The Cost of HR Mistakes
Even if you’re running a small business without a dedicated HR department, there are plenty of HR issues you need to be aware of to avoid fines and penalties from government agencies. Recruiting and hiring employees, managing payroll, and employee management can be handled by a small business owner in a pinch, but there are plenty of details that are too easy to overlook when you’re trying to “do HR” on top of running your business.
Failures of compliance can be very costly, but they hurt even more if they could have easily been avoided in the first place. It is understandable that, for some small business owners, it’s not feasible to establish a true HR department because of lack of resources. A “do it yourself” HR strategy only works, however, if you have the foresight and resources to avoid the most common HR compliance mistakes before they happen.
Making poor hiring decisions
Identifying, recruiting, and hiring talent is time-consuming work that requires a particular set of skills—namely, very good people skills. The cost of a bad hire is steep when you factor in recruiting, training, benefits, and salary costs. In terms of actual dollars, a failed hire can cost you upwards of $50,000.
Hiring has exponentially more importance when your company is just starting out or has fewer than 50 employees. You’re building the foundation for continued success on these new hires: they are the people who will assume positions of leadership in your succession planning. All the more reason to get the right person for the job the first time around.
Once you’ve hired the right employees, you have to ensure you adhere to the guidelines for classifying employees as put forth by the IRS. Some small businesses have cut corners on this and been punished severely when caught.
Most commonly, a small business can incorrectly categorize its workers in one of two ways. Some will declare employees as vendors or independent contractors, even though they don’t meet the guidelines for degree of company control and worker independence. To determine whether you are properly classifying an employee as a full-time employee or as an independent contractor, you should ask yourself the following questions:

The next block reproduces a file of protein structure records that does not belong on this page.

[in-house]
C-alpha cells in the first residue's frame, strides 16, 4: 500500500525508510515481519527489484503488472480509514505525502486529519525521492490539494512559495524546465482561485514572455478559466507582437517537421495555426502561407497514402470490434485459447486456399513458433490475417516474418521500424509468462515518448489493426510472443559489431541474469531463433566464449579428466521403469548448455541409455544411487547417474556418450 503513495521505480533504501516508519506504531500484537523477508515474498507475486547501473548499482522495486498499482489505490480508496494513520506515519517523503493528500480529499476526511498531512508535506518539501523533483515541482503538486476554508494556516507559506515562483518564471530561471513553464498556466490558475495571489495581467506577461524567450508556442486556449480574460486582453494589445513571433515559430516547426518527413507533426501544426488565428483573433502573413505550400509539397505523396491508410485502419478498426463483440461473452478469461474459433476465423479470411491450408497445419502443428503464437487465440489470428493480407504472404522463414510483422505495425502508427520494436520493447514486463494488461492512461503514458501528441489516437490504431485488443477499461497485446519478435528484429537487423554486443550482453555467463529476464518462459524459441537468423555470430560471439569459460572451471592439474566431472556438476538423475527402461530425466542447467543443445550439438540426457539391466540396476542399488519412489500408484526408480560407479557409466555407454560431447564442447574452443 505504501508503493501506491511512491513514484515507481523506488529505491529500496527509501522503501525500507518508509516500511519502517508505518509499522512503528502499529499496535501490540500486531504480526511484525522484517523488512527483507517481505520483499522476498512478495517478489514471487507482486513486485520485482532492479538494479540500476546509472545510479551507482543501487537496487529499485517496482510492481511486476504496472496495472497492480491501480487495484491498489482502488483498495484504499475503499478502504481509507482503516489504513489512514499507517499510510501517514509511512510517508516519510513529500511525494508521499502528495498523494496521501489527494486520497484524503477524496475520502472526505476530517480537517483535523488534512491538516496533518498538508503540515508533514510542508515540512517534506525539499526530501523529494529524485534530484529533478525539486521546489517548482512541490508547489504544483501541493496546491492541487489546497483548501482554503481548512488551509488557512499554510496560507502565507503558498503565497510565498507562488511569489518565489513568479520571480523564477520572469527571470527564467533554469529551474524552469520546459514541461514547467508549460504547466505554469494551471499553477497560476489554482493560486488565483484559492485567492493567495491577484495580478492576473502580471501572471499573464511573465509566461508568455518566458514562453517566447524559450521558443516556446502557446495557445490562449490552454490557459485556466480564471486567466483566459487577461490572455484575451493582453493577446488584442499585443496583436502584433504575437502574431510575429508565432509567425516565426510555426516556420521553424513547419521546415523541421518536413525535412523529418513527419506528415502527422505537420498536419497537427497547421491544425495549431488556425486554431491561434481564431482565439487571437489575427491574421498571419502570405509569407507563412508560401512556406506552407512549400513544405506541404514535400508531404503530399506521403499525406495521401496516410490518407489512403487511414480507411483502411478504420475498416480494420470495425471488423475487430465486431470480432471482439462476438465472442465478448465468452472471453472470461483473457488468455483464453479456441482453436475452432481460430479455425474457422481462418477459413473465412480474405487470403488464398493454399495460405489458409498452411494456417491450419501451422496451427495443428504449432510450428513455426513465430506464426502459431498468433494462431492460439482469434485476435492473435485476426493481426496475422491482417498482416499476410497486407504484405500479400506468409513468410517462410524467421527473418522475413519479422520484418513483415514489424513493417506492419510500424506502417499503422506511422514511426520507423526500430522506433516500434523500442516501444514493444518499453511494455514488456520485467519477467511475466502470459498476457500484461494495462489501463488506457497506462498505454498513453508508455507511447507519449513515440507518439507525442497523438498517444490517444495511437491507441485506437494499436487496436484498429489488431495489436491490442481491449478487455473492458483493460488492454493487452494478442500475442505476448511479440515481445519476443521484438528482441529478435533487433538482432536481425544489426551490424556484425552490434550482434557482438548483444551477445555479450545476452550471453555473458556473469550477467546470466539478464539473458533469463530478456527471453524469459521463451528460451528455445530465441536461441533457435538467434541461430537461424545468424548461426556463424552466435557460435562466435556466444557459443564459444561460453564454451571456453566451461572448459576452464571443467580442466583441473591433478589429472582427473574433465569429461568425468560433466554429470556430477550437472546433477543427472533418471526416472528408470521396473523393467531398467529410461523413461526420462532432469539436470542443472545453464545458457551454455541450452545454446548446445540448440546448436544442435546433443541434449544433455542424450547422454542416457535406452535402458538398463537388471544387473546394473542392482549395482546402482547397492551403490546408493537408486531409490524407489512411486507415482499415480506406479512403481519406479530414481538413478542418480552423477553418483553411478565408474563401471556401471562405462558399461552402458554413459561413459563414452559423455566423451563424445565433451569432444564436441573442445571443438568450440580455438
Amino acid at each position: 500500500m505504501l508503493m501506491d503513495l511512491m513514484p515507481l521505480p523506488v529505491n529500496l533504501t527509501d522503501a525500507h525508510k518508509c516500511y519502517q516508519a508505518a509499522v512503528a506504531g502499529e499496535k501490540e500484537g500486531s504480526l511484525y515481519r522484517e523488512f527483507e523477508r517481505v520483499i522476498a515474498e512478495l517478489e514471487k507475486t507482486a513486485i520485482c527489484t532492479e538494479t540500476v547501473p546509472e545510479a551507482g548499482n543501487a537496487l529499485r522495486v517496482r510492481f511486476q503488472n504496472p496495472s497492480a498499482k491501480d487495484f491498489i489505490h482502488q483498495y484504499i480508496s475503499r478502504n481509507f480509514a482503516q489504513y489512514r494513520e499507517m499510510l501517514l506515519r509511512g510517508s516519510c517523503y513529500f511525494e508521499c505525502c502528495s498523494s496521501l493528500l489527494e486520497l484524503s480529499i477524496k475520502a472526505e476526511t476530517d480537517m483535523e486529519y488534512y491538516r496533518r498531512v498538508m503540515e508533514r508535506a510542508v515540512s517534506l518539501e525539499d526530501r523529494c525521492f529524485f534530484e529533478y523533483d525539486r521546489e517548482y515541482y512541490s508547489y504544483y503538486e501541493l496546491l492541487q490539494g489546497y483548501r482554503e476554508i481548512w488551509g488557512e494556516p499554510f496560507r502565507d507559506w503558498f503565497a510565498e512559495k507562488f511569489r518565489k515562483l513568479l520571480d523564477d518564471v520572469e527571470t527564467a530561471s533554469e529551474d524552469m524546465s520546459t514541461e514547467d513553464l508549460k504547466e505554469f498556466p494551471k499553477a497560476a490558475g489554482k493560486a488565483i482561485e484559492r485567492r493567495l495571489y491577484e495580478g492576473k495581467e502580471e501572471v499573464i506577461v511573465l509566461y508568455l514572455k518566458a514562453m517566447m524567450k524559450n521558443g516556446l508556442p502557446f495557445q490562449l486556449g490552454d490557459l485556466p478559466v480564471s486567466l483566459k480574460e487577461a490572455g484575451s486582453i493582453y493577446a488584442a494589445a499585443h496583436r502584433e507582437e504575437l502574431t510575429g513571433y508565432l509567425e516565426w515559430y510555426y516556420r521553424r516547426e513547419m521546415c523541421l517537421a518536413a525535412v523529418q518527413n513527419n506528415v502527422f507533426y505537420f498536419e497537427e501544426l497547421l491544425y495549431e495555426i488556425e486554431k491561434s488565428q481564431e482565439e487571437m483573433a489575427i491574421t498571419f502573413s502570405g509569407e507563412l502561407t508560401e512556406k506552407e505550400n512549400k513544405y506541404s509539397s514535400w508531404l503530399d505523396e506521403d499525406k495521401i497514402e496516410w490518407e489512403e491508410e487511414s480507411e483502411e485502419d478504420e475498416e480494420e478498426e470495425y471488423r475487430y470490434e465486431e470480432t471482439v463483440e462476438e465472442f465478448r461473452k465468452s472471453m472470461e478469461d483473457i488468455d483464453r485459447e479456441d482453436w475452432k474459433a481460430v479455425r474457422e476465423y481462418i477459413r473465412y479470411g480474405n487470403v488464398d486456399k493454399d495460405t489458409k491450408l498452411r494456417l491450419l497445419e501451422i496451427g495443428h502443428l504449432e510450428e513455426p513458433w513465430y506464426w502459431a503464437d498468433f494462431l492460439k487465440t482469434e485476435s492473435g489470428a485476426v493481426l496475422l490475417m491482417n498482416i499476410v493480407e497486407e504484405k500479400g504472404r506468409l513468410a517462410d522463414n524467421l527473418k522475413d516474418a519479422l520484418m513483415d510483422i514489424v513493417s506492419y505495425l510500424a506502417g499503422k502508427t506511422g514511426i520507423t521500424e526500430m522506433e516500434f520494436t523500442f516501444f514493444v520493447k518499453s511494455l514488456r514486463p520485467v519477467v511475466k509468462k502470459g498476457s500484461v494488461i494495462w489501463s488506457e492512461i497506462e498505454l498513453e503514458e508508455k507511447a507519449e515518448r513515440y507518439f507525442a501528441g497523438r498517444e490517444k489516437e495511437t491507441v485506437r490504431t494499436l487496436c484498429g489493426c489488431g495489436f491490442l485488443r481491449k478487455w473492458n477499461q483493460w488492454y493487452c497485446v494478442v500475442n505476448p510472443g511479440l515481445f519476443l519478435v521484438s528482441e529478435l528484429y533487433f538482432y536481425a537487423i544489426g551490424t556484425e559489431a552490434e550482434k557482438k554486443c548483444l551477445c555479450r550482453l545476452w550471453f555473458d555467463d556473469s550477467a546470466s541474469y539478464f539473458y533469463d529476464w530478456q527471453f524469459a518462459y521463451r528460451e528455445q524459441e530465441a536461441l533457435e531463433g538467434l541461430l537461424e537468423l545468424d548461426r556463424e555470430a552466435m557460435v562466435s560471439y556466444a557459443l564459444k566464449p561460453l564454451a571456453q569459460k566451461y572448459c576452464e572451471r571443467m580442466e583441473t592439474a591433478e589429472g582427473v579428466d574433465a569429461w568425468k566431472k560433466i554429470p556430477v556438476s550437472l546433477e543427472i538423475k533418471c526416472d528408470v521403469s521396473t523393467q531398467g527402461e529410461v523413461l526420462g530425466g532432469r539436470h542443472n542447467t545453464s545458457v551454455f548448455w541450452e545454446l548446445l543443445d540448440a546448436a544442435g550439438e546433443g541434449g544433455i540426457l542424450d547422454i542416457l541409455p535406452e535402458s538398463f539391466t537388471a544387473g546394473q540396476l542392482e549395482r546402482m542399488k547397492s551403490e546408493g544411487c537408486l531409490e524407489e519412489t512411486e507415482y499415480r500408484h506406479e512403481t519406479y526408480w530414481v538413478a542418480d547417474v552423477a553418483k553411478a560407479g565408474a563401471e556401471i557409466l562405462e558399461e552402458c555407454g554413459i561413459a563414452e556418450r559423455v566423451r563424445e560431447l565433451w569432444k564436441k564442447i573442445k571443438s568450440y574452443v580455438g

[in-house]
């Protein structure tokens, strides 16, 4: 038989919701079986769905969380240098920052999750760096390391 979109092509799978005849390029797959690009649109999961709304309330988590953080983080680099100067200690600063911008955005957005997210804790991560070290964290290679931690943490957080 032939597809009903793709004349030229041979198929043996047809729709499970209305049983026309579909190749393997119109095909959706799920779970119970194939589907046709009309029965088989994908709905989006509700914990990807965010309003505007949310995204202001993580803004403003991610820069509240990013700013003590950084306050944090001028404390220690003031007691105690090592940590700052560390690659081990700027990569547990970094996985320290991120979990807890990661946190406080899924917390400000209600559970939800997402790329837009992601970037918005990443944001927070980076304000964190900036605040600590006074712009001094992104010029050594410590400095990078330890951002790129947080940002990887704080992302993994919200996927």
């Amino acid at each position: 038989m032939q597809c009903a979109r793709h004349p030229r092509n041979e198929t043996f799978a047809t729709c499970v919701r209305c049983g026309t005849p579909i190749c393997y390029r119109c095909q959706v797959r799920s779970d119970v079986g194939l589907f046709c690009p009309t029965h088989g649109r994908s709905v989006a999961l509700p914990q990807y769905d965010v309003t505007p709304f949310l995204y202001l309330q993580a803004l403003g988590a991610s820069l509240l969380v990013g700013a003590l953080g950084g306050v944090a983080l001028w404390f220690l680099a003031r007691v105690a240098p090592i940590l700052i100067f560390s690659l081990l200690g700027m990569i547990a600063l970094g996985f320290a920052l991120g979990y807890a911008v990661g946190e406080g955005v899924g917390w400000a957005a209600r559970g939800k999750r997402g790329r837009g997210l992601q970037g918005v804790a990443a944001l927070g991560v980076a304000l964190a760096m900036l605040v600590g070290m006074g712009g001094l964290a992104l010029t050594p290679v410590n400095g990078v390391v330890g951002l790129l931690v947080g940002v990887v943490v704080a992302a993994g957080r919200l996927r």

* Does my company control when, what, where, and how the worker does
* Are the means by which the worker accomplishes their work provided by my company? For example, how they’re paid and how the equipment needed for doing the job is provided to the worker?
* Does my company provide the worker with employee benefits? Is there a written contract specifying the nature of the company-worker relationship?
If the answer to each of these questions is yes, then that person cannot be classified as a independent contractor.
The second mistake employers make is classifying a salaried employee as exempt instead of non-exempt, thus preventing the company from having to pay overtime and break wages. This is even more crucial with the soon-to-arrive increase in the overtime exemption threshold, meaning more white collar employees will be eligible for overtime pay.
Not knowing the government regulations that affect you
Proper classification of employees is a large part of being compliant with Department of Labor regulations, but full compliance entails much more.
Part of this is knowing the specific guidelines of your industry. Certain things apply regardless—like securing protected health information—while other things are dependent on what products or services your company provides, whether it’s a food and beverage permit or environmental regulations for manufacturing.
The other aspect is providing your employees with the benefits that the federal government mandates based on your company’s size and number of full-time equivalent employees. Nationally, social security taxes, unemployment insurance, and workers’ compensation are required. Other elements, like medical leave and disability insurance, vary from state to state. As you likely know, the Affordable Care Act outlines the health care coverage employers are required to provide.
Failing to create corporate guidelines and policies
The previous points all had to do with the monetary cost of HR mistakes, each of which can cost you a lot of cash. But, much like how poor hiring can set your company back in other ways, failing to set policies for how employees should conduct themselves can hurt, as well.
Even smaller companies have to set clear guidelines and expectations for workers and hold them to those standards. This means handling training, performance evaluations, promotions, and firings in the right way. Not having policies for these items in place means risking unhappy employees and an uncertain future. Something as simple as creating an employee handbook can go a long way in terms of effectively controlling your employees’ behavior and preventing HR violations before they happen.
Running a business is hard. Paycor can help make it easier. Check out our other articles for entrepreneurs, or contact us to learn how we can help you stay in compliance with constantly changing government regulations like the Affordable Care Act and Fair Labor Standards Act.
Sources: Entrepreneur.com, IRS.gov, SBA.gov, HR Morning, Inc., UC Berkeley Haas School of Business
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